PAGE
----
One day I just started going through and classifying stuff.  I started out with totes of stuff to sell, trash bags of stuff I had no idea why I was keeping, and totes of stuff I wanted to keep.  This helped but was not enough. I had space, but it was still a lot of work to do anything. This is when I started the above process.  At first, it’s hard.  You think you need everything or will need everything. Many of the things I was storing I had bought on clearance or in a deal.

This should not be a goal. This is something to get away from.

As you go through this process, you will find the boxes are getting smaller and more granular. A great example is all the mobile phone accessories I had. I took all of that and there it into one tote as I was sorting. I did not worry about what it was as long as it dealt with a cellular phone. One I got to the end of my sorting, and I figured I had found all the phone accessories I had, I took a deeper dive.

The first thing I did was weed out all my old phone cases, Nokia chargers, and ancient gear. This old gear is stuff no one wants. Anything that could be recycled went to a recycled box. The rest is trash. This useless stuff amounted to about thirty percent of my tote. Next up, I came across Android cables. These were mainly mini and micro USB. I did not want to throw any of these away, so I put them all in a smaller tote that was just mini and micro USB cables.

Next up was my iPhone accessories. Everyone in my house uses an iPhone. Charge cables are things that break, and you always need one. What I did was make sure each car had an accessory outlet charger and at least two charge cables. Many times we would be driving down the road, and two people need to charge their phones. Every one of my cars had previously been outfitted with at least a dual USB outlet charger. Any extra charge cables went into a smaller see-through tote and stored in my office.

Finally, all of the accessories such as headphones, Bluetooth, etc. were looked at. I kept us each a pair of headphones and put everything else in a tote of stuff to sell. I had no use for this stuff and no reason to keep it.

There are tons of books and programs on how to get organized. This system has what has been working for me. I went from 200 totes a year ago to around 50 today. I am still weeding out and de-cluttering, but it isn’t paralyzing as it used to me.

Does this apply to everyone? Of course not. I have seen computer stores with the same power supply on their shelf for ten years. Sell the thing at a loss and use the space for something more productive because what happens is that one thing turns into ten, then twenty, and next thing you know, you are out of room.

Dual monitors.sure. five monitors..can you keep track

With all of the people working from home with the Covid-19 restrictions, I see the topic of multiple monitors come up quite often on Facebook discussions. If you are not a fan of having more than one monitor you need to listen to the following video. This is an excellent video on time management. If you want to skip to the dual monitor stuff it starts at 27:15

The question is how many monitors are too much? How much information can your brain focus on at any given time?  Studies have shown we are more focused on tasks if that is the only thing in front of us.  We make fewer mistakes if we are focusing on one, maybe two tasks. Having too much information can lead to lack of focus.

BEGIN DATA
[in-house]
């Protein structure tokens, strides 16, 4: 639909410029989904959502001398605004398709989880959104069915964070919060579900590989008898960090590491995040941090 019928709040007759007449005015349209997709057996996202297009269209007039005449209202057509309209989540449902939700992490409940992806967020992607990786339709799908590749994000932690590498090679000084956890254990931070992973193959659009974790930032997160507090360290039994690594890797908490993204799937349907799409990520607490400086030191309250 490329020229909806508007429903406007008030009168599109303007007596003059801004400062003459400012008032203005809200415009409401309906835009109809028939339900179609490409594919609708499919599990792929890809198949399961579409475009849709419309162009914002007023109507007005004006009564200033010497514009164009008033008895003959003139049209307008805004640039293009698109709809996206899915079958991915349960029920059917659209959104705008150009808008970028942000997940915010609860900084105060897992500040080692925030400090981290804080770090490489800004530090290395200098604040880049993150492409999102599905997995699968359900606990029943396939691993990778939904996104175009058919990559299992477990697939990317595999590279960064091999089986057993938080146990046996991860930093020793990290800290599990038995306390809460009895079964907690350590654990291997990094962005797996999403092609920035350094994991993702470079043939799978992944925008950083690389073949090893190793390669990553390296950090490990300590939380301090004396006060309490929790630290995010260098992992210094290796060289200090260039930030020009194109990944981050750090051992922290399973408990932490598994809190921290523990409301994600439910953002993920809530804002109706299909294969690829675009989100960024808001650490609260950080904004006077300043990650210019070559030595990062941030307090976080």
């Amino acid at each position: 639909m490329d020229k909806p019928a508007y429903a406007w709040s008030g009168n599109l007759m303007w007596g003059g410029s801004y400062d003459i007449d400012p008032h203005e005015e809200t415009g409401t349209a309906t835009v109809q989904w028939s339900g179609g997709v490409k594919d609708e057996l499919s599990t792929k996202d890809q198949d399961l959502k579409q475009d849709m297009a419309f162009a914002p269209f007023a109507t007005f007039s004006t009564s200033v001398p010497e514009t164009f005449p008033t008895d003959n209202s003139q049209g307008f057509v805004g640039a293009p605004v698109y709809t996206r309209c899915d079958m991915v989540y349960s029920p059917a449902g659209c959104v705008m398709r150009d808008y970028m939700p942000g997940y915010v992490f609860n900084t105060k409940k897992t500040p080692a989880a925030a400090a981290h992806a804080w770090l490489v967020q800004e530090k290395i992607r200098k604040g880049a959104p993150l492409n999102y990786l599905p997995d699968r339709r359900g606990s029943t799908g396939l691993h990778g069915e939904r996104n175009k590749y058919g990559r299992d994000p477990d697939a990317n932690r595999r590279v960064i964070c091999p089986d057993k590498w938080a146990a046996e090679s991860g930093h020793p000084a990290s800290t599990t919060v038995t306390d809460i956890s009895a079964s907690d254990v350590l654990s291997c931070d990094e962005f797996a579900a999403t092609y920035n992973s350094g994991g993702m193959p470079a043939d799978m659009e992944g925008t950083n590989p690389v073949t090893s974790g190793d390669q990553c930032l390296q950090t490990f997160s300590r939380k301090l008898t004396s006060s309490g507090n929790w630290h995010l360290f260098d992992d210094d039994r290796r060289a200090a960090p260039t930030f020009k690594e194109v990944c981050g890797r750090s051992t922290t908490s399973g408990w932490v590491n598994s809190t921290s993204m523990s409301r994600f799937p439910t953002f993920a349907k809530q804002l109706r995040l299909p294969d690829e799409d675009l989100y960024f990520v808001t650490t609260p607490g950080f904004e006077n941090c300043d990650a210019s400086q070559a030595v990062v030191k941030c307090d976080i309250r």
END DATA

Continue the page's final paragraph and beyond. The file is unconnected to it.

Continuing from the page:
From a Facebook group

 

 

Just some food for thought.

The following is my monitor setup. I used to have four monitors. A year ago I bought a 32″ high-resolution monitor to replace two of my monitors.  You see a third in this photo.  I added this about three months ago because I found myself listening to YouTube videos and other media. Having a dedicated screen for this freed up much of my moving of windows. this screen also has a Roku box and a retorpi emulator for those times I need a break but can’t step away.

I like this setup for a couple of reasons. The first is it allows me to have what I am working on front and center.  Depending on what I am working on it may be on the laptop screen or the bigger screen.  Viso and programs with toolbars typically go on the large screen. e-mail, slack, and other things go on the other screen.  Most of my network monitoring tools either get dumped into a Slack channel or e-mail.  I have turned off any ding notifications. These are interruptions.

Where would more monitors be helpful?  If I wanted to have a dedicated monitor for some sort of monitoring tools such as Librenms dashboard, The Dude, or something similar.   As my career progresses I am investing more in redundancy and focused monitoring rather than watching ever little part of the network.  I schedule review time for this stuff. More on this in a later post.

 

Horvath Communications offers free tower co-lo

In an effort to alleviate the ramifications of COVID-19, Horvath Towers V will be offering free tower co-location to rural broadband service providers for a period of six months. 

“With so many families working and learning from home,” company President Jackie Horvath told Inside Towers, “the demand for wireless internet access has sky-rocketed. As such, we would like to partner with rural internet service providers to allow co-location on our tower assets on a temporary basis.”

Applications will be accepted between now and May 1. All inquiries are to be sent to ehorvath@horvathcommunications.com. As part of this program, the broadband provider will be responsible for the cost of installation and the equipment. The installation team must provide proper insurance before climbing the tower. 

https://www.horvathcommunications.com/ has a map with a site list

AirFiber 4.10 is out

Important notes
  • Please update far end of a link before the near end
  • Please refresh browser cache when logging into a v4.1.0 unit for the first time